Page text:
Long-Term Pancreas Allograft Survival in Simultaneous Pancreas-Kidney Transplantation by Era
UNOS registry analysis
OBJECTIVE To determine whether short-term improvement in pancreas graft survival with simultaneous pancreas-kidney (SPK) transplants translated into improved long-term survival, then to examine the implications of that determination.
RESEARCH DESIGN AND METHODS We analyzed data for 14,311 diabetic patients who received a first SPK transplant between October 1987 and November 2007, using Kaplan-Meier analysis for graft survival rates and Cox regression analysis for year-of-transplant effect.
RESULTS Overall, from 1995 to 2004, 5-year pancreas graft survival stayed about the same (70–71%). Limiting analysis to grafts that survived more than 1 year, 5-year survival from 1987 to 2004 ranged from 80 to 84%. With 1987–1989 as reference, the adjusted hazard ratio for graft failure by year of transplant increased to 1.49 (95% CI 0.97–2.30) in 2000–2004.
CONCLUSIONS Long-term pancreas graft survival has remained unchanged despite the dramatic decreases in technical failures and early acute rejection rates that have contributed to prolonged SPK graft survival.
Simultaneous pancreas-kidney (SPK) transplants account for over 78% of current pancreas allografts (1–3). Expectations for SPK started high, especially when technical and immunosuppressive advances yielded marked improvements in 1-year and 3-year graft survival rates through 2004, as shown on the International Pancreas Transplant Registry (IPTR) Web site (2) and by previous studies (3–6). But the focus of these studies, like clinical focus, has been on relatively short-term survival. The question remains: Has that translated into improved long-term—5-year-plus—SPK pancreas graft survival? This study's objective was to determine the answer, then examine the implications. We also examined causes of chronic pancreas graft dysfunction and other factors that may influence evaluation of SPK as therapy for diabetes.
RESEARCH DESIGN AND METHODS
We analyzed data collected by the United Network for Organ Sharing (UNOS) for 14,311 diabetic patients who received a first SPK transplant between October 1987 and November 2007, including follow-up through November 2007. Patients (n = 147) whose follow-up data were missing were excluded.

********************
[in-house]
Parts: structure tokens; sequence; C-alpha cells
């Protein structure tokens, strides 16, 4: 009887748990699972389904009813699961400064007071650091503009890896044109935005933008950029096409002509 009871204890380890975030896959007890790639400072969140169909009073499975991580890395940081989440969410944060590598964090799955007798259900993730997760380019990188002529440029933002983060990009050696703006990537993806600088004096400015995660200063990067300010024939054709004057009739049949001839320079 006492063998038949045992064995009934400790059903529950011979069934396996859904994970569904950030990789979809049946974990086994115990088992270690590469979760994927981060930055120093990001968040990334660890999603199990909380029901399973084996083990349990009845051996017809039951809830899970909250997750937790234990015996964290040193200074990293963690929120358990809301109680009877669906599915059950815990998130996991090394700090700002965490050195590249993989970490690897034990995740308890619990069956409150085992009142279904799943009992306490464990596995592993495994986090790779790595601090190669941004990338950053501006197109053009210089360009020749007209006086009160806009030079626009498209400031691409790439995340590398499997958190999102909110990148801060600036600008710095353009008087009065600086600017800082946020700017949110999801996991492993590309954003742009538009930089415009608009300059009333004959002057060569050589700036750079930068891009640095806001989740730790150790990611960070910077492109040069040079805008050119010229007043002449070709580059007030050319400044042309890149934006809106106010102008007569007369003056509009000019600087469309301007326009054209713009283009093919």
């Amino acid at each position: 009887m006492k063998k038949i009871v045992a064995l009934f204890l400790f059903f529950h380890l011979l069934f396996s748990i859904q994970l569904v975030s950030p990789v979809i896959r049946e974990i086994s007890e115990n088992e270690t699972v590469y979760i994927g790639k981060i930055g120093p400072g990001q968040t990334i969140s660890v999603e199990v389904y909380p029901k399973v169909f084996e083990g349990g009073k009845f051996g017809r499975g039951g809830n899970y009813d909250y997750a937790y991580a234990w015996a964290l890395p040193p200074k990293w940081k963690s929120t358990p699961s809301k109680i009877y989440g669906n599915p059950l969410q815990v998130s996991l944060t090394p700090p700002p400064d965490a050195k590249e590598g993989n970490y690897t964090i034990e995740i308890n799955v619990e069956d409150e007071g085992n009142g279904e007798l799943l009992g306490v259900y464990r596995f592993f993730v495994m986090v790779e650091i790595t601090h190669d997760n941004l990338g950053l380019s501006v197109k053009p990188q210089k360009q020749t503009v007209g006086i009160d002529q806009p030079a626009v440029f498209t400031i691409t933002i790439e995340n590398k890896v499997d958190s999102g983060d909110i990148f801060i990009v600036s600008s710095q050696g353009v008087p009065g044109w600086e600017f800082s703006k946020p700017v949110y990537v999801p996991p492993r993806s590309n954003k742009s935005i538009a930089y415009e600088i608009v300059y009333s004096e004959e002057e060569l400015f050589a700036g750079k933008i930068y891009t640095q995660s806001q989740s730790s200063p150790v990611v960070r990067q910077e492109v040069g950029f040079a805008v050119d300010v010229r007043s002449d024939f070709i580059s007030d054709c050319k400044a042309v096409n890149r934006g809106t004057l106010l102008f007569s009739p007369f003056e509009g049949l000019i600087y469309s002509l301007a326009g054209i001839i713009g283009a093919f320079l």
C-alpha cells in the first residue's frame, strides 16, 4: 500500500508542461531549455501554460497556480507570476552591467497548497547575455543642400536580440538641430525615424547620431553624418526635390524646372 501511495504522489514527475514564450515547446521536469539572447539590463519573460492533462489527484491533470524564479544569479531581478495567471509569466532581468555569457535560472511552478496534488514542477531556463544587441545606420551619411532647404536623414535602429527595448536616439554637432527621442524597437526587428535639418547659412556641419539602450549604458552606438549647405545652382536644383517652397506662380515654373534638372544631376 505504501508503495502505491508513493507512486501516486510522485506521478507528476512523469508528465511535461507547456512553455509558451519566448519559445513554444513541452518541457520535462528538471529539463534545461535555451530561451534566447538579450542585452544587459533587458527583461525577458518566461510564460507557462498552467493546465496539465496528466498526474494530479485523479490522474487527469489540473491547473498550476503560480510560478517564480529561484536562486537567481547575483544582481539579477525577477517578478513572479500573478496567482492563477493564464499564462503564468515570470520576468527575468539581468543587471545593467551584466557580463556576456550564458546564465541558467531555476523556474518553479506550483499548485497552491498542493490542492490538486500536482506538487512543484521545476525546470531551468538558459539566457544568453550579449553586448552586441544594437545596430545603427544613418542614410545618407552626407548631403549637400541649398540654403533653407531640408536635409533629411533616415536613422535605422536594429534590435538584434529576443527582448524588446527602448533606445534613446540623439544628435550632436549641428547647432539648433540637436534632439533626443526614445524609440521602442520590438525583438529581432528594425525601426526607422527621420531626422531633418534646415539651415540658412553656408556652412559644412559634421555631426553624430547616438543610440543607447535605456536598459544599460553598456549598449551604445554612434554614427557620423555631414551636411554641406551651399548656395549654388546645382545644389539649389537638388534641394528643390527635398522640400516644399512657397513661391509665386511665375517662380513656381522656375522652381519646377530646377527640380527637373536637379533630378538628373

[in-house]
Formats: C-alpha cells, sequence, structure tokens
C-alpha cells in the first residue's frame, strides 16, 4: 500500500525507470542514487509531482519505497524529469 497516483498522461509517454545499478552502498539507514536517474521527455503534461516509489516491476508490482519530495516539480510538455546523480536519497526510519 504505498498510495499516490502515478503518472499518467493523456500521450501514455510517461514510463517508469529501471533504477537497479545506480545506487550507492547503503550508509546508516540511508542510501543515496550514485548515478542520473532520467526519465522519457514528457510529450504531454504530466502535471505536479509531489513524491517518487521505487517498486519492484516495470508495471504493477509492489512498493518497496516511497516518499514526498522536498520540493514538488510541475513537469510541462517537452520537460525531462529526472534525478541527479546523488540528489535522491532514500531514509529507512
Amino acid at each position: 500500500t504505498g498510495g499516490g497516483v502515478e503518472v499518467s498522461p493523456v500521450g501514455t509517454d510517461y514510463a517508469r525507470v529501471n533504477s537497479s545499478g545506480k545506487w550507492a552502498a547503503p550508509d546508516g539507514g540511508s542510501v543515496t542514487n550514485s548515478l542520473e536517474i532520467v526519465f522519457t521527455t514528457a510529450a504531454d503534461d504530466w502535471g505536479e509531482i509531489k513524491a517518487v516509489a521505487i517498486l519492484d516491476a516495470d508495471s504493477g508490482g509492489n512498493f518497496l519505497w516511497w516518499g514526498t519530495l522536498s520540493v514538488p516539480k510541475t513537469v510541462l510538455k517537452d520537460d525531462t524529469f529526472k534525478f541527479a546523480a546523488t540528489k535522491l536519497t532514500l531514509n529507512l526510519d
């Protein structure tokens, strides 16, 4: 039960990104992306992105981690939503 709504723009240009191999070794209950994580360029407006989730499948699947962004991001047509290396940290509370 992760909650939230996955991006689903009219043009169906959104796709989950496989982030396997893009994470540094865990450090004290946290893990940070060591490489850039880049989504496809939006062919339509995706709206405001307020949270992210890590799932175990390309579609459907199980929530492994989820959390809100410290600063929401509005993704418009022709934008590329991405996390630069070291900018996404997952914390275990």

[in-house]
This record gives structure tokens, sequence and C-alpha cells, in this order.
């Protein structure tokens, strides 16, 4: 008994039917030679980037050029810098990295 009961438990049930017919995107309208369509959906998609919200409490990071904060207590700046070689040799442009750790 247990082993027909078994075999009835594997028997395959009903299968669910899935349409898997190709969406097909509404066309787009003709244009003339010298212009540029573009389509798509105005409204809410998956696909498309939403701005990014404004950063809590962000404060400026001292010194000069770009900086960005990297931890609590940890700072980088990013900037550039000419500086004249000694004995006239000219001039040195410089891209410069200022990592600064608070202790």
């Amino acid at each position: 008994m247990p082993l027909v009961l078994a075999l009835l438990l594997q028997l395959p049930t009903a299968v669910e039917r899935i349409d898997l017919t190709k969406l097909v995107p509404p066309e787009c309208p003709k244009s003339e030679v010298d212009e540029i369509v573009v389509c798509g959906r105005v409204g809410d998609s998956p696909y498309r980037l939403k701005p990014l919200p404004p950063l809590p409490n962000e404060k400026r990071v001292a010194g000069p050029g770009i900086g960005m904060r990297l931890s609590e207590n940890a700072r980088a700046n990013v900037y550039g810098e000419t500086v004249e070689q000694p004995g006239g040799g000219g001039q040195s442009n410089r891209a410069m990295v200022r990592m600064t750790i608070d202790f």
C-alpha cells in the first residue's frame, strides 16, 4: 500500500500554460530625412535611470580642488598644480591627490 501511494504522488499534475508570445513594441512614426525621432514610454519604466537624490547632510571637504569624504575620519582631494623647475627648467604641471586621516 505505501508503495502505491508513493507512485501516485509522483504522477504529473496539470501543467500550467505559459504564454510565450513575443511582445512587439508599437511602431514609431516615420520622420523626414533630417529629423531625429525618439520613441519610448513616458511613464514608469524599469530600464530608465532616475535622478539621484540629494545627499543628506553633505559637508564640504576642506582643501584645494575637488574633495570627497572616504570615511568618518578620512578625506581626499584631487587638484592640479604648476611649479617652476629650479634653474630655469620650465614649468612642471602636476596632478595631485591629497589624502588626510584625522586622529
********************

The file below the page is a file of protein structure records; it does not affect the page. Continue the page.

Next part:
Baseline characteristics were compared using the Kruskal-Wallis test for continuous variables, the χ2 test for categorical variables, Kaplan-Meier analysis and log-rank tests to calculate and compare pancreas graft survival rates, and Cox proportional hazard models to estimate year-of-transplant effect—adjusted for potential confounding factors of donor and recipient demographics, duct management, venous management, preservation time, and number of HLA mismatches. Patients were grouped by date of transplant into five eras: 1987–1989, 1990–1994, 1995–1999, 2000–2004, and 2005–2007. Pancreas graft survival was calculated for the full dataset, then—to minimize effects of first-year technical failure and acute rejection—recalculated for grafts surviving over 1 year. We used STATA version 9.0 (Stata, College Station, TX) for all statistical analyses.
Compared with other era's recipients, those in 2005–2007 were more likely to be older (41.5 ± 8.4 vs. 34.8 ± 6.6 years in 1987–1989, P < 0.001) and male (63.7 vs. 58.0% in 1987–1989, P = 0.003), were less likely to be white (73.1 vs. 95.1% in 1987–1989, P < 0.001), had more donor-recipient HLA mismatches (4.5 ± 1.2 vs. 4.2 ± 1.2 in 1987–1989, P < 0.001), and had younger donors (25.9 ± 10.3 vs. 27.2 ± 1.3 years in 1987–1989, P < 0.001).
Although SPK pancreas graft survival improved significantly between 1987 and 1995, it has not improved since 1995 (Fig. 1A). These rates were similarly high among recipients transplanted in the eras 1995–1999, 2000–2004, and 2005–2007. Limiting analysis to grafts surviving over 1 year, 5-year SPK survival rates after 1990 were almost identical in the different eras (Fig. 1B), and SPK offered much better survival than pancreas-after-kidney (PAK) transplant and pancreas transplant alone (PTA): 10- and 15-year survival was 62 and 40%, respectively, for SPK only 36 and 11% for PAK, and 32 and 18% for PTA (3).
Looking only at grafts surviving over 1 year—and after considering potential confounders—there was a mild risk association (slight increase in graft-loss rate) for recent-era transplants compared with those in 1987–1989. By year of transplant, adjusted hazard ratio for overall loss of grafts surviving over 1 year in eras 1990–1994, 1995–1999, 2000–2004, and 2005–2007 was 1.20 (95% CI 1.03–1.41), 1.17 (0.99–1.39), 1.26 (1.04–1.54), and 1.49 (0.97–2.30), respectively.